Carole Mundt and Frank Auderer worked together for decades before Hurricane Katrina forced them under the protective roof of Chalmette High School, where they both volunteered at an emergency shelter.
Mundt, an administrator in the local public school system, and Auderer, the retired principal of St. Bernard High School, helped manage the shelter as the storm tore the roof off the gymnasium and brought water as high as the second floor.
Mundt interviewed her friend about that week on May 24, 2006. What follows is an edited transcript of their conversation:
FRANK AUDERER: I want to thank you all for the invite to come over to Chalmette High School on Aug. 29 and help you a little bit. I thought I’d spend a day with you and go home. I didn’t know I would be gone a month and a half.
CAROLE MUNDT: I realize how much we were working in a vacuum. When we helped the handicapped people out, I thought we would be sending them to a hospital. I did not realize every hospital in the city had collapsed. It struck home we weren’t helping those people by sending them away.
FA: You’re right. I was really concerned by the (multiple sclerosis) patient that we had here. On Wednesday, her dad came to me in the morning and said, “Frank, unless we get her out today, she’s going to die.” It took us a day to organize that because communications were so fragmented. Just to get her out of there. We were fortunate we had some of those firefighters with us with emergency equipment.
CM: We as teachers and educators are nurturers, but we aren’t medical people. It’s tough to make those calls. Do you remember that guy named Tom who had the dialysis in his stomach? He said to us, “I only have a couple of days before I get really sick unless I get that dialysis.” (Other school administrators) ran into him in a cafe in Covington a few weeks ago. I got on the phone with Tom, and he reminded me of how well he was treated here at the shelter. And you know how poor the conditions were here. His daughter sent us a donation check thanking us for saving her daddy’s life.
FA: I was talking to a gentleman on the roof on Thursday. He had no shoes; he had a T-shirt on and his pants. I asked where he came from to get here. He said he came from the 3700 block of Lina. I said, “How did you make it here?” He said, “To tell you the truth, I was hanging onto the top of a lamppost and the water washed me off. And I’m under the water and thinking, ‘This is the end of it for me.’ I pushed up as hard as I could to get to the top of the water. And I come up and what’s floating along is a garbage can. And I grabbed hold of it and I swam and kicked and pushed, and that’s how I got here.”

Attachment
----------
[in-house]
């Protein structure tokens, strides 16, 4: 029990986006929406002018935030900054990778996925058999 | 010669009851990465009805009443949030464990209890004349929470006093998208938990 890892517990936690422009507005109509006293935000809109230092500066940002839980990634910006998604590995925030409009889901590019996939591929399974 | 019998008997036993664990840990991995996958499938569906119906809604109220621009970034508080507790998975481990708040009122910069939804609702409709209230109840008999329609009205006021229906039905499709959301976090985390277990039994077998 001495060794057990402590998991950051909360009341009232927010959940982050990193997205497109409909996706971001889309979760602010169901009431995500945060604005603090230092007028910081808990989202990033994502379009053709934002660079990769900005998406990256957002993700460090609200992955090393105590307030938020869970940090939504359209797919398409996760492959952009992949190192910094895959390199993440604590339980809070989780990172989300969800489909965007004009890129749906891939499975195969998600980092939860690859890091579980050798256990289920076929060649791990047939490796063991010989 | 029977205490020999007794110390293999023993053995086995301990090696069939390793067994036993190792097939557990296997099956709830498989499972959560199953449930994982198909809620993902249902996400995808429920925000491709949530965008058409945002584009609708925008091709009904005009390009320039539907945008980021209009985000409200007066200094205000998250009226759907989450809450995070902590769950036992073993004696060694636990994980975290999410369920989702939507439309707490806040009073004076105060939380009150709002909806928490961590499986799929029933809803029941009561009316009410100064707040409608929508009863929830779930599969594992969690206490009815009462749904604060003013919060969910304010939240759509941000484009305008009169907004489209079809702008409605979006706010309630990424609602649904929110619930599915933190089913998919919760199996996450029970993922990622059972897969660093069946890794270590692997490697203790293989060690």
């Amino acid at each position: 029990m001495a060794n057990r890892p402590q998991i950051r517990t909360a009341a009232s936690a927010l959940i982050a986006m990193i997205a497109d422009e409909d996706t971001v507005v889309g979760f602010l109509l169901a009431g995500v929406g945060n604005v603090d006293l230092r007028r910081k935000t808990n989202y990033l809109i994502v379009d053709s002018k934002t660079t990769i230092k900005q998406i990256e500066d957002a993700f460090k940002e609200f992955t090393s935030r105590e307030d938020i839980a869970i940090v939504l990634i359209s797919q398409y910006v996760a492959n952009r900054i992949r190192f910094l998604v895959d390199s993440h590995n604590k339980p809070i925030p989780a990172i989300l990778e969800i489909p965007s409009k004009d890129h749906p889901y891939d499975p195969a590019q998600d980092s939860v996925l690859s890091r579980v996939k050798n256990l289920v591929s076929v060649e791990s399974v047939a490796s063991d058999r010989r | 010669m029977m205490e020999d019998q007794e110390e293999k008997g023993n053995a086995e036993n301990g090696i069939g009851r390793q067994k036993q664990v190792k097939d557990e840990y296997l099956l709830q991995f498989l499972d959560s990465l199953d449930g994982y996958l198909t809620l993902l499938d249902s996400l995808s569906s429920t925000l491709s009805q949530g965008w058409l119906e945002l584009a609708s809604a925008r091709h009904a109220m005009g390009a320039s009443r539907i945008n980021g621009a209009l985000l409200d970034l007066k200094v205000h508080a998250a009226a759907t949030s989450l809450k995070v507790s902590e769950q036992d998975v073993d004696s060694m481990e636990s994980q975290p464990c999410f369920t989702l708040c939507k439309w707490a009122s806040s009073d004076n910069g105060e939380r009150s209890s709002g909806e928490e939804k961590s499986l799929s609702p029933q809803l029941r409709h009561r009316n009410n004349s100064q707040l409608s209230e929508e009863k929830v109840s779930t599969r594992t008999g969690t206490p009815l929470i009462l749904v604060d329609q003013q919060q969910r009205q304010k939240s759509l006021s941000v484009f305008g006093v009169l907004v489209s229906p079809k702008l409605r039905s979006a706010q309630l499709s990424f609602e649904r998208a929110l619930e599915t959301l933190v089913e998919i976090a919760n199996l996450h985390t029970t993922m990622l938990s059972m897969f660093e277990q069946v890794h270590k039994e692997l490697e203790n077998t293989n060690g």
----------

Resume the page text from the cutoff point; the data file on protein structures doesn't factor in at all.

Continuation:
This is a guy who had gone through open-heart surgery. And he was very grateful to be here.
CM: Everybody has a Katrina story. Everybody has a pre-Katrina life, a pre-Katrina job. And now, everyone is living this post-Katrina world.
FA: The aftermath of the storm is beginning to settle in. The critical part is families are pretty dispersed now. St. Bernard is a pretty tight-knit community, and now their families are spread all over. And so to gather their families back together is a trying experience for so many people.
My youngest daughter had evacuated. She knew we had left to go to Chalmette High School to work with the shelter: my wife, my youngest son and myself. My oldest son and his daughter came as well because his wife is a nurse and she was working at a local hospital. My younger daughter did not know what happened to us, so she thought possibly we were no longer in existence. She had her husband calling the Sheriff’s Office and had us listed on the Internet as “missing persons.” We could not get out.
CM: We were in such a frenzy for so long and trying to maintain people’s sanity. Once you could see the water and know how high it was, people wanted to leave the building to walk to their houses, which was not a wise thing to do. We finally kicked into our counseling mode.
What do you remember about the water coming up?
FA: I remembered moving people upstairs. Since we were at the front door of the building, checking people in and out, the water was pushing up against the front doors. The tragedy of all of this is that the water did come up very quickly. By the time the last person got up to the second floor, we had 5 feet of water downstairs. The problem with that was the cafeteria was downstairs. Now all of the sudden we had 200 people upstairs but we didn’t have any food. We didn’t have any water.
CM: Remember we’d meet and try to problem-solve — how we’d ration the food and the water? My sister got a kick out of me. I called her and she said, “Well, what are you doing over there?” I said, “I’m planning the meals!” Planning the meals simply meant will we serve Cheerios or Frosted Flakes?
FA: When you realize we were serving dry cereal and cups of water for breakfast and for lunch, that was difficult. We had a truck in the back, and when the water receded, we were able to get out the second-floor window and break into the truck, and we found water and 10 cans of peaches.
CM: Those peaches were good!
FA: Anything was good at that point.